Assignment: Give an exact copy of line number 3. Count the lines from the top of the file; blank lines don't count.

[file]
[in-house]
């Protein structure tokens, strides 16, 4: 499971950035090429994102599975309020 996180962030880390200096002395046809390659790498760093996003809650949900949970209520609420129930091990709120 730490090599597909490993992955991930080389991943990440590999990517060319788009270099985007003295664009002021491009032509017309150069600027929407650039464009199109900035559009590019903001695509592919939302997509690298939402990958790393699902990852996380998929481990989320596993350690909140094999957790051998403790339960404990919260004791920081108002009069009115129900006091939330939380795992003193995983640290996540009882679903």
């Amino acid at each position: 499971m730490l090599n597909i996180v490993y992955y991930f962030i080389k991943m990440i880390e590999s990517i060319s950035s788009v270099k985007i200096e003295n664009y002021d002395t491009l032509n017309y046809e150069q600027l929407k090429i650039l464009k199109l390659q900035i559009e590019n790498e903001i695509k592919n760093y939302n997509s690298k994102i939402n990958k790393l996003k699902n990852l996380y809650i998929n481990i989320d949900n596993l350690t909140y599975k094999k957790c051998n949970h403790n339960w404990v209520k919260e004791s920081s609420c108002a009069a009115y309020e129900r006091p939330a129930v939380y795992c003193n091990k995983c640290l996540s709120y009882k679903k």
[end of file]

């Amino acid at each position: 499971m730490l090599n597909i996180v490993y992955y991930f962030i080389k991943m990440i880390e590999s990517i060319s950035s788009v270099k985007i200096e003295n664009y002021d002395t491009l032509n017309y046809e150069q600027l929407k090429i650039l464009k199109l390659q900035i559009e590019n790498e903001i695509k592919n760093y939302n997509s690298k994102i939402n990958k790393l996003k699902n990852l996380y809650i998929n481990i989320d949900n596993l350690t909140y599975k094999k957790c051998n949970h403790n339960w404990v209520k919260e004791s920081s609420c108002a009069a009115y309020e129900r006091p939330a129930v939380y795992c003193n091990k995983c640290l996540s709120y009882k679903k």